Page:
Democrats: But they’re here already! They’re working, studying, contributing to their communities…
Republicans: Damn straight! They’re taking our jobs, siphoning off our social services, and killing and raping and…"
Democrats: You’re racists!
Republicans: We’re not racists, we’re realists. This is America. We have to put our own people first.
Democrats: These immigrants are our people.
Republicans (salivating; scenting victory ) Exactly. Africans, Haitians and Hispanics with no respect for the law are your people. Americans who play by the rules are our people.
Given the many sharp, moving parts of this issue and the unexpected ways in which those parts can jut out and whack politicians of both parties, it’s anything but clear that Republican hardliners will win by keeping this dialogue going. But they come much closer than their opponents ought to let them. After all, the above debate leaves an awful lot of room for nice, average people to scratch their heads and go, “Sure, I feel sorry for people coming here, but I’m here already, struggling for the basics, and no one is doing a thing for me.” Or, given some of the recent left-wing effusions about welcoming everyone: “hang on a second, shouldn’t there be a difference between the way the government treats a legal immigrant versus an illegal one? Or a citizen versus a non-citizen?” Best of all for the GOP, it also gives those asking such questions occasion to resent being considered racist for doing so.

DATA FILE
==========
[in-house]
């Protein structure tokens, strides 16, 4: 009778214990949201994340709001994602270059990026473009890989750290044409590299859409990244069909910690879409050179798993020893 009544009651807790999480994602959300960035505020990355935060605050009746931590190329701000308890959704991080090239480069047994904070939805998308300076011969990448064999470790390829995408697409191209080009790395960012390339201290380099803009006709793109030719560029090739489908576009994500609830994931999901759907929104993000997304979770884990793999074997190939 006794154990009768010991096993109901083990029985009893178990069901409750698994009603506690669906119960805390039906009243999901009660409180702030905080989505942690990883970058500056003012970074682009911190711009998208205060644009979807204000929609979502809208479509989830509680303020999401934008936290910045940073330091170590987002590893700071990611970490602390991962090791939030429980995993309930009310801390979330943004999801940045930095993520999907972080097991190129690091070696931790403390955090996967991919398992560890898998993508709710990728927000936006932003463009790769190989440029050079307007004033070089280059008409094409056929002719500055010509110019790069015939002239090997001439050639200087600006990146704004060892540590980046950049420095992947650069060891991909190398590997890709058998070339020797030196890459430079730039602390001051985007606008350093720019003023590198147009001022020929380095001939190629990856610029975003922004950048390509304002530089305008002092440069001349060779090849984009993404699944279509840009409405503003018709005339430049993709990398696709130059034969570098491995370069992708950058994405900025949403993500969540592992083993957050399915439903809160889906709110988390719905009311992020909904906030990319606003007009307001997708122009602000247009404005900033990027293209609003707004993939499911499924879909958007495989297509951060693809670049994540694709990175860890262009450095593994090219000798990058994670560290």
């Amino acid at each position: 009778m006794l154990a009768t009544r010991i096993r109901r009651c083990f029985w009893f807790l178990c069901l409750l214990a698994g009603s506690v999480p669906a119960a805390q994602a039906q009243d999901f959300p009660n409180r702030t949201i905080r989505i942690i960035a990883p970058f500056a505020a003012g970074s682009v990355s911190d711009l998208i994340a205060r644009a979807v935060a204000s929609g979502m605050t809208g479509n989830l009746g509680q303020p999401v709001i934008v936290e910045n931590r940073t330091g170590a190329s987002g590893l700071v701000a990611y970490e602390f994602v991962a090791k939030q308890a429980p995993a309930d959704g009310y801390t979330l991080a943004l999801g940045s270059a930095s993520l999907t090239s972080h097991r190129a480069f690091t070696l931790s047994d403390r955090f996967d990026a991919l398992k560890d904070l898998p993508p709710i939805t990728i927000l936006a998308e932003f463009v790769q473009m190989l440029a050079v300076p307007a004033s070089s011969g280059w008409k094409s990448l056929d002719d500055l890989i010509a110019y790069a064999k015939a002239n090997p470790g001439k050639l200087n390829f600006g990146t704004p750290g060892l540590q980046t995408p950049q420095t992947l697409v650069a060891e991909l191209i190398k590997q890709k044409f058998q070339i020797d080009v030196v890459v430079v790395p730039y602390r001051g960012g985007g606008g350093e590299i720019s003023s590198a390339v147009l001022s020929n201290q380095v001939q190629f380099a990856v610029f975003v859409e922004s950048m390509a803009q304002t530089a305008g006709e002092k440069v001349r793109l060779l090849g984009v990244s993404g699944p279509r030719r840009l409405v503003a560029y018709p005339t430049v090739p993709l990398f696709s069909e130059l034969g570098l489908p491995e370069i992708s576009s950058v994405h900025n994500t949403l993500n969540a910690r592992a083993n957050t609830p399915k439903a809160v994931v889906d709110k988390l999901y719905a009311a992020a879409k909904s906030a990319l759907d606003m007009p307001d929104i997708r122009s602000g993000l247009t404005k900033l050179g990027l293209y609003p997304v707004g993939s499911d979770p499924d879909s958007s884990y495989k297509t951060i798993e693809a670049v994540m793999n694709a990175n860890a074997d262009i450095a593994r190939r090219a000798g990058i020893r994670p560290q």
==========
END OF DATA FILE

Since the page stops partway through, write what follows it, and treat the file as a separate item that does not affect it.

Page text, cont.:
All the while, the Republicans are getting away with policy murder. For years now, they have been allowed to roll merrily along, convincing millions of people that whether one regrets or revels in the harsh stance they take on immigration, that stance is going to lead to an America whose abundance will grow, then flow, above all, to Americans. This is total hogwash. The glaring fact of the matter is this: If the Republicans really wanted to make good on what they present as the promise of their vision for immigration, they would have to jettison their vision of everything else.
Just for the sake of argument, let’s forget about the racial, humanitarian, logistical, short-term economic and long-term actuarial implications, and adopt the hard-line GOP immigration ideal as our own. (And I use the term “hard-line” advisedly; obviously, some Republicans have far more nuanced views, but they are not the ones driving the bus.)